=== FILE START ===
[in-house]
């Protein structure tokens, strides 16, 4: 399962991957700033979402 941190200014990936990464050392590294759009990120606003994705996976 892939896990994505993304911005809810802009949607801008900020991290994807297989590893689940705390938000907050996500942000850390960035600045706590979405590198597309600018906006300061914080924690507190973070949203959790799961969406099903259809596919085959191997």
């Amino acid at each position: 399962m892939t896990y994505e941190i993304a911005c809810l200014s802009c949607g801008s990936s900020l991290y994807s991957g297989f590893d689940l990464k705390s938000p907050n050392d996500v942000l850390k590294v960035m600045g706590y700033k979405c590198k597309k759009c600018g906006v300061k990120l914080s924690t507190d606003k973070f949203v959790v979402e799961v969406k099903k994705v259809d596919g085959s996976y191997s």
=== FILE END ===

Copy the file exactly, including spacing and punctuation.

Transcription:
[in-house]
């Protein structure tokens, strides 16, 4: 399962991957700033979402 941190200014990936990464050392590294759009990120606003994705996976 892939896990994505993304911005809810802009949607801008900020991290994807297989590893689940705390938000907050996500942000850390960035600045706590979405590198597309600018906006300061914080924690507190973070949203959790799961969406099903259809596919085959191997």
């Amino acid at each position: 399962m892939t896990y994505e941190i993304a911005c809810l200014s802009c949607g801008s990936s900020l991290y994807s991957g297989f590893d689940l990464k705390s938000p907050n050392d996500v942000l850390k590294v960035m600045g706590y700033k979405c590198k597309k759009c600018g906006v300061k990120l914080s924690t507190d606003k973070f949203v959790v979402e799961v969406k099903k994705v259809d596919g085959s996976y191997s």